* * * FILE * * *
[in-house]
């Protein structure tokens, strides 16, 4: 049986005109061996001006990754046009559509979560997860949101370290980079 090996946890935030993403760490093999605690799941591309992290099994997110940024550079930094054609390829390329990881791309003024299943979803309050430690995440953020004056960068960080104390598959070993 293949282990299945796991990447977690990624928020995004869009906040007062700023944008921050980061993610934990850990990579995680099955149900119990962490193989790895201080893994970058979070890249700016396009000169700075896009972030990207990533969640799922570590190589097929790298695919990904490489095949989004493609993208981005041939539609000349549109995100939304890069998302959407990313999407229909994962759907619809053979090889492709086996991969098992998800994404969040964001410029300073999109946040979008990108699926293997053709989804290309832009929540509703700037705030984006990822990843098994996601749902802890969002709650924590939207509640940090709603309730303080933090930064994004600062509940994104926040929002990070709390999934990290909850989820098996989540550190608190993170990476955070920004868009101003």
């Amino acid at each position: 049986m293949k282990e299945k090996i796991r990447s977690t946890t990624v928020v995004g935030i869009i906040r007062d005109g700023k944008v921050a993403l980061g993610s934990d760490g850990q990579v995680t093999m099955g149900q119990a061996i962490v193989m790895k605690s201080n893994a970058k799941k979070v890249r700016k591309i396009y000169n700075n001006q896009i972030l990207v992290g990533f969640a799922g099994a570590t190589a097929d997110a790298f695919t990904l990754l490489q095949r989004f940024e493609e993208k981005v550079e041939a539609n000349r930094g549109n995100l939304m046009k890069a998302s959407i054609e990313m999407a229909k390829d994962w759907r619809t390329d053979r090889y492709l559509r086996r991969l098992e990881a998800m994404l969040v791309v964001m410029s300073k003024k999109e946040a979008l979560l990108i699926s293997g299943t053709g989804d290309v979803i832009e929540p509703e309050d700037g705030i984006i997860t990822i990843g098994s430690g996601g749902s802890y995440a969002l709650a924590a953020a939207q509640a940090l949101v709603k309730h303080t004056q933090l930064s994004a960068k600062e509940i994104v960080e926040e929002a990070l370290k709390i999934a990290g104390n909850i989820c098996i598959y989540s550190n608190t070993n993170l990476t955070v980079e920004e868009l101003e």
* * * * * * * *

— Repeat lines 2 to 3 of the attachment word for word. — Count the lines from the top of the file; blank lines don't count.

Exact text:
């Protein structure tokens, strides 16, 4: 049986005109061996001006990754046009559509979560997860949101370290980079 090996946890935030993403760490093999605690799941591309992290099994997110940024550079930094054609390829390329990881791309003024299943979803309050430690995440953020004056960068960080104390598959070993 293949282990299945796991990447977690990624928020995004869009906040007062700023944008921050980061993610934990850990990579995680099955149900119990962490193989790895201080893994970058979070890249700016396009000169700075896009972030990207990533969640799922570590190589097929790298695919990904490489095949989004493609993208981005041939539609000349549109995100939304890069998302959407990313999407229909994962759907619809053979090889492709086996991969098992998800994404969040964001410029300073999109946040979008990108699926293997053709989804290309832009929540509703700037705030984006990822990843098994996601749902802890969002709650924590939207509640940090709603309730303080933090930064994004600062509940994104926040929002990070709390999934990290909850989820098996989540550190608190993170990476955070920004868009101003």
């Amino acid at each position: 049986m293949k282990e299945k090996i796991r990447s977690t946890t990624v928020v995004g935030i869009i906040r007062d005109g700023k944008v921050a993403l980061g993610s934990d760490g850990q990579v995680t093999m099955g149900q119990a061996i962490v193989m790895k605690s201080n893994a970058k799941k979070v890249r700016k591309i396009y000169n700075n001006q896009i972030l990207v992290g990533f969640a799922g099994a570590t190589a097929d997110a790298f695919t990904l990754l490489q095949r989004f940024e493609e993208k981005v550079e041939a539609n000349r930094g549109n995100l939304m046009k890069a998302s959407i054609e990313m999407a229909k390829d994962w759907r619809t390329d053979r090889y492709l559509r086996r991969l098992e990881a998800m994404l969040v791309v964001m410029s300073k003024k999109e946040a979008l979560l990108i699926s293997g299943t053709g989804d290309v979803i832009e929540p509703e309050d700037g705030i984006i997860t990822i990843g098994s430690g996601g749902s802890y995440a969002l709650a924590a953020a939207q509640a940090l949101v709603k309730h303080t004056q933090l930064s994004a960068k600062e509940i994104v960080e926040e929002a990070l370290k709390i999934a990290g104390n909850i989820c098996i598959y989540s550190n608190t070993n993170l990476t955070v980079e920004e868009l101003e």